The 3 Key HIPAA Players
HIPAA involves three key players:
- Enforcers: HIPAA’s rules are primarily enforced by the Office for Civil Rights (OCR). The OCR may conduct compliance reviews, investigate reported breaches and complaints, and even refer more complex cases to the Department of Justice (DOJ). If the OCR finds a HIPAA violation, they’ll often establish corrective action or a resolution agreement to resolve the case. Other times, the OCR might require a violating organization to pay hefty fines, like in the recent case of a large health system that has agreed to pay $1.25 million, not including the expense of directly dealing with the breach.
- Covered entities: A breach of HIPAA can – and often does – result in costly fines and reputational damage, so entities must be aware if HIPAA covers them. HIPAA applies to any healthcare entity that possesses patient records, including health plans, healthcare clearinghouses, and certain healthcare providers that conduct certain financial transactions electronically. The rules still apply even if these entities contract out to a Business Associate (BA).
- Individual patients: The HIPAA Privacy Rule was designed to protect identifying information of an individual, including social security number, birthday, medical record numbers, and 15 other identifiers. Under HIPAA, patients have a right to access and control their protected health information (PHI), obtain copies of their records, and be notified if there is a privacy breach with expedience.
Why Should HIPAA Matter to You?
If you’re part of a healthcare organization, understanding and complying with HIPAA is not just a suggestion. The Security Rule requires covered entities to conduct periodic risk assessments to identify security risks, vulnerabilities, and threats to PHI. If you don’t do this, you risk potential security breaches, financial penalties, and reputational damage. You also won’t have the information you need to prioritize your budget and focus your efforts on the vulnerabilities that need it most.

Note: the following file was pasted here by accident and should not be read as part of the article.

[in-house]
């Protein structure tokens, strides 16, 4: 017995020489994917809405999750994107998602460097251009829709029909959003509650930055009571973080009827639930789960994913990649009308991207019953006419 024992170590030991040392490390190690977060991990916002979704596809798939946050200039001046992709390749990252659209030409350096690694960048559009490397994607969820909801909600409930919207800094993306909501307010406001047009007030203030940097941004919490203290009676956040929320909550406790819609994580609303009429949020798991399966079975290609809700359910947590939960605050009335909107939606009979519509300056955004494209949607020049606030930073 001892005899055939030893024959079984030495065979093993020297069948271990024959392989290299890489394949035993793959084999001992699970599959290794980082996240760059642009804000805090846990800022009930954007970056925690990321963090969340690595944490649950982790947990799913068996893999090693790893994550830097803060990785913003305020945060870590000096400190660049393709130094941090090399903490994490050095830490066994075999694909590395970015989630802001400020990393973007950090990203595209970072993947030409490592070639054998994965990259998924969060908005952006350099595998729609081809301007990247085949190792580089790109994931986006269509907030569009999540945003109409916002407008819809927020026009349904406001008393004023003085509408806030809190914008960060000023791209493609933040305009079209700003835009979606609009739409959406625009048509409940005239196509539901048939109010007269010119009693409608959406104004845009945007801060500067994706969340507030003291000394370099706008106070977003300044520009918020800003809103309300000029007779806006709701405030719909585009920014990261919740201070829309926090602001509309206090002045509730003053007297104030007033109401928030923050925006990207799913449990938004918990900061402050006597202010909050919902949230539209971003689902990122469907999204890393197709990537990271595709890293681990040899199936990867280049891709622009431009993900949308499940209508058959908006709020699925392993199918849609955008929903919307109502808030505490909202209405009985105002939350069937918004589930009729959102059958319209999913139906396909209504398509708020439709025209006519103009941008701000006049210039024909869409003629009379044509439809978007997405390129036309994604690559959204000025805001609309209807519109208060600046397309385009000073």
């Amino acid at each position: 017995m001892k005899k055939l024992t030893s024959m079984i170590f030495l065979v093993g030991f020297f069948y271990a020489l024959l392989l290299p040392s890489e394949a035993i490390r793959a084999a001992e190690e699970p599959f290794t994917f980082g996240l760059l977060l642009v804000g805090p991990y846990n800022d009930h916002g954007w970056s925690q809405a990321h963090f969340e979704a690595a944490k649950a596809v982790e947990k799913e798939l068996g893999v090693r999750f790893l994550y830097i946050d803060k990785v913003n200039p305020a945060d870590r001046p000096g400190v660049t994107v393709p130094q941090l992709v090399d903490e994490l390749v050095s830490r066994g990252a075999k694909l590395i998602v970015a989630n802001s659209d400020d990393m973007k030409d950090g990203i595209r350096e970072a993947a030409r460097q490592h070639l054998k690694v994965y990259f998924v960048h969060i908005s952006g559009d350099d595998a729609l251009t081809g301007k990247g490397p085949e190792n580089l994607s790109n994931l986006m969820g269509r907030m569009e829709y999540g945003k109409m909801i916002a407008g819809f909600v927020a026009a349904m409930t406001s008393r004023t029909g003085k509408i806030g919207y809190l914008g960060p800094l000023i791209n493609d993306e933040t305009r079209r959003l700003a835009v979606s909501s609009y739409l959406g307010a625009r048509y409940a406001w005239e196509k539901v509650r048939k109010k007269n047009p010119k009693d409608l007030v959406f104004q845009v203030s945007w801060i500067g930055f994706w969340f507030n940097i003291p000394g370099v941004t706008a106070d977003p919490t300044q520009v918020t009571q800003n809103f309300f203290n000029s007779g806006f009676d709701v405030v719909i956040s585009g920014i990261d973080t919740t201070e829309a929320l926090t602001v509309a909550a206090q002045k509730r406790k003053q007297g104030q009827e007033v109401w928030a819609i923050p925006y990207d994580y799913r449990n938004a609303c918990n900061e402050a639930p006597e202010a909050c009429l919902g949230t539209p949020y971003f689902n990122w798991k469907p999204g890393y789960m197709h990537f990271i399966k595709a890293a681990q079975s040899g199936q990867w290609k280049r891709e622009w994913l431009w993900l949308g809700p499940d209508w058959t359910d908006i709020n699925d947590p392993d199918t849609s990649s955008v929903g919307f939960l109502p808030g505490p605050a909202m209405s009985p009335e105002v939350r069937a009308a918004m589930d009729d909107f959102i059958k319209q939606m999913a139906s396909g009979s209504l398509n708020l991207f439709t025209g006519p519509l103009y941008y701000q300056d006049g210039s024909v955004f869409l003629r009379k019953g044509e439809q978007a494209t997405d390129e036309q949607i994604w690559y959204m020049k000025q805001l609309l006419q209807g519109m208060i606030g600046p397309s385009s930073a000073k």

It’s worth noting that HIPAA should matter to all healthcare organizations, regardless of size. As OCR director Melanie Fontes Rainer put it, “We take complaints about potential HIPAA violations seriously, no matter how large or small the organization.” The OCR’s enforcement of HIPAA is not biased toward larger entities, so it’s imperative that all covered entities, including SMBs, take the necessary steps to remain HIPAA-compliant year-round.
For more on conducting a security risk assessment and understanding your role in HIPAA compliance, visit our HIPAA Security Checklist.
HIPAA is a complex law with a slew of moving pieces. Understanding the meaning, history, and key elements of HIPAA is the first step toward individuals being aware of their rights and entities abiding by regulations.
To ensures consistent compliance and maximum protection for everyone involved, many entities enlist the help of a HIPAA expert or solution. The right software and partner will provide you with comprehensive guidance through HIPAA assessments, interpretation of your results, and a careful action plan for remediation to ensure all elements and nuances of HIPAA are accounted for throughout the year.
Don’t let compliance fall through the cracks. Learn more about ensuring full HIPAA compliance by getting in touch with the HIPAA experts at Intraprise Health.